Mimosa – not a cocktail with champagne and orange juice, at least not in southern France. Here it is “a tropical shrub or tree of the leguminous genus Mimosa, having ball-like clusters of yellow or pink flowers and compound leaves that are often sensitive to light or touch.”
High in the hills above the French Riviera, and along the coast, those blossoms are bright yellow, bursting forth in February, heralding the beginning of spring. The glorious show of nature calls for celebration.
La Fête de Mimosa in Tanneron, a tiny town at the pinnacle of the Route d’ Or (golden route), honors the colorful spectacle every year. Garlands of yellow decorate buildings, cars, posters. Stands sell local products. Bands play. Shots are fired. Folks come from afar to enjoy – and photograph — the splendor.
The narrow, twisty road leading to the town, the Route d’Or, offers magnificent photo opps of the blazing trees against a background of gorgeous scenery. But, to get that perfect shot, you may need to risk your life. There are no places to pull off, and traffic when the blossoms are at their peak is heavy.
We joined friends of the American Club of the Riviera at the festival, then continued on to Menton, our favorite coastal city on the border with Italy. We have decided the time has come to downsize, sell our house, and move closer to civilization. We love the tranquility and beauty of our surroundings in the Luberon countryside, especially the ever-changing view of the hills from our porch/balcony. But, it is probably not the best place for old folks (us).
I love the Med … and Menton. It is almost like being in Italy. Lots of Italian is spoken. Answering machine messages are in two languages, French and Italian. I have been studying Italian on and off for years and relish the opportunity to speak. Italian restaurants abound. You can walk across the border to Italy.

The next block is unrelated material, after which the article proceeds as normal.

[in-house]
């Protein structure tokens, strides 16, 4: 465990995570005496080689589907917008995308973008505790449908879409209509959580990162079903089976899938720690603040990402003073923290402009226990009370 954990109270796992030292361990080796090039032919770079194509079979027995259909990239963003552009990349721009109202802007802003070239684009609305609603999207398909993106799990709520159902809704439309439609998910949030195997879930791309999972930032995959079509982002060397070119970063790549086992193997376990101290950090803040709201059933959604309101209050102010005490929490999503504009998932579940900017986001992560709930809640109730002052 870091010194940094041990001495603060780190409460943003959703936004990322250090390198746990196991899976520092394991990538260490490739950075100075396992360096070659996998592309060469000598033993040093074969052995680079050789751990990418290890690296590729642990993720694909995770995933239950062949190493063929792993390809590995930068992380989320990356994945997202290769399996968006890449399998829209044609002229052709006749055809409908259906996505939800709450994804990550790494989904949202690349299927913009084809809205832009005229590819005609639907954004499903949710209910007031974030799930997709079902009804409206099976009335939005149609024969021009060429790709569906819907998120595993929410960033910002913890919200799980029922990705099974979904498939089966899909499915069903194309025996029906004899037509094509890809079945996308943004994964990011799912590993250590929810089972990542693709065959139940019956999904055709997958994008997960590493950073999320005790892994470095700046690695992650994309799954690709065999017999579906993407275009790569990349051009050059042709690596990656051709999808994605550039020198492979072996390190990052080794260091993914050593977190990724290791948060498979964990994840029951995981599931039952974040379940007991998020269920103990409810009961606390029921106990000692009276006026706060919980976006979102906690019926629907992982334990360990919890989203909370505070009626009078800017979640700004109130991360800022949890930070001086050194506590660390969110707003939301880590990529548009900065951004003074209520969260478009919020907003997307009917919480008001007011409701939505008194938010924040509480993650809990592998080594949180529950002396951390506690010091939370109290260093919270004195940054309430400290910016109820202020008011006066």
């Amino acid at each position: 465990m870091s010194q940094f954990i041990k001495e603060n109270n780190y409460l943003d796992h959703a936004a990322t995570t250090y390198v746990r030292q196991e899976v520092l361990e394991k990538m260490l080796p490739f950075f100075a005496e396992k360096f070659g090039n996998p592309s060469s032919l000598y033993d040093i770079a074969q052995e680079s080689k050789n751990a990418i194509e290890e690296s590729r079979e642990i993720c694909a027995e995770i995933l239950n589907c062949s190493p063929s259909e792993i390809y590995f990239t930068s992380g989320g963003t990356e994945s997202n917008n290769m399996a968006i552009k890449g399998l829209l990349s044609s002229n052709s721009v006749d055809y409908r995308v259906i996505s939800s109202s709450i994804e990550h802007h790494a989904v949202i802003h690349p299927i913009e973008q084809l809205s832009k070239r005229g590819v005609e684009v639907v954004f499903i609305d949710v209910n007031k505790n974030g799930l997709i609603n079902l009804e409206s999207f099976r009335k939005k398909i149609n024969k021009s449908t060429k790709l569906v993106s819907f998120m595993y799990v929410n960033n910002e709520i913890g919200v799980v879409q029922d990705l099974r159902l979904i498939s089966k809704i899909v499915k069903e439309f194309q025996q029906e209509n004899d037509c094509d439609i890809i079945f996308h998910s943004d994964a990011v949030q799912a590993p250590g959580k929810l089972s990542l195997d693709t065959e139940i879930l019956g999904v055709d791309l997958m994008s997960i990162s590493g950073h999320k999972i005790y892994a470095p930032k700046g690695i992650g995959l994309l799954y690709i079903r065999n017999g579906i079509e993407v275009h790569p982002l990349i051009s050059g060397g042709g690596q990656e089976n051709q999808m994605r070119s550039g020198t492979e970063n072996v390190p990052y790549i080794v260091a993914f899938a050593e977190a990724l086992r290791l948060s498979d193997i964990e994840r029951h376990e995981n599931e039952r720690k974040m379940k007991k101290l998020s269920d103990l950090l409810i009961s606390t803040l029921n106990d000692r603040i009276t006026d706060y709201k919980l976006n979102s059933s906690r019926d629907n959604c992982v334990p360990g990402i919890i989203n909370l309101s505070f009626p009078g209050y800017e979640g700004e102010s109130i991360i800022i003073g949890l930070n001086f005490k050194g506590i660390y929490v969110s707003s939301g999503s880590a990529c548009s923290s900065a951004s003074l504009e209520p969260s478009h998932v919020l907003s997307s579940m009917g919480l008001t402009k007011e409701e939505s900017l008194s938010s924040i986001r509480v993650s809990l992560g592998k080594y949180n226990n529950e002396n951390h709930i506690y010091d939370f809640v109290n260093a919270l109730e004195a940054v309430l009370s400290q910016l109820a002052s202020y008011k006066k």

Perfect. We’ll move to Menton … that is, we’d be happy to move to Menton. Our mini trip was a reconnaissance mission, basically to check with real estate agencies on the availability of large, vacant apartments to rent on a long term basis. We no longer want to be property owners.
We rented an Airbnb studio in the Vieille Village, the city’s ancient town with narrow alleys and steps, lots of steps. It is pedestrian only, no shops, no restaurants. Those are below in the centre ville, town center, down many more steps. The old town is not the best place for my decaying knees, nonetheless fascinating, charming, and, had the weather been better, super photo opps.
Our Menton dream came to a depressing crash with reality: the type of apartment we seek is almost non-existent.
This is the Mediterranean coast, vacation/tourist territory. Apartments to rent are furnished, rented for the season, and mainly small. Nonetheless, we left our contact details with numerous agencies just in case something with our criteria becomes available. We expanded the search to nearby Roquebrune. There a few realtors did offer a glimmer of hope for the future.
We did visit one apartment, 100 sq meters, considered large. It seemed small to us: no storage space, tiny kitchen, just one bathroom, two very small bedrooms. The living room, however, was spacious with large windows and lovely views.
This will not be easy on many fronts. We came home and surveyed our big house and all the contents, many treasures collected over the years.. No way will we be able to move all this stuff to an apartment, even a big apartment.
Bob would prefer to rent a house, which may make more sense for us. That may be even harder to find. But, we can and must begin the process: eliminate, sell, trash lots. We will put the house up for sale this summer when roses are in bloom, pool in operation, and it is at its best.
We will bug those real estate agencies. We are going back to Menton at the end of the month during the town’s renowned lemon festival for a luncheon sponsored by the British Association of Menton. Maybe some of those folks could be helpful.
We won’t give up: Menton or bust!
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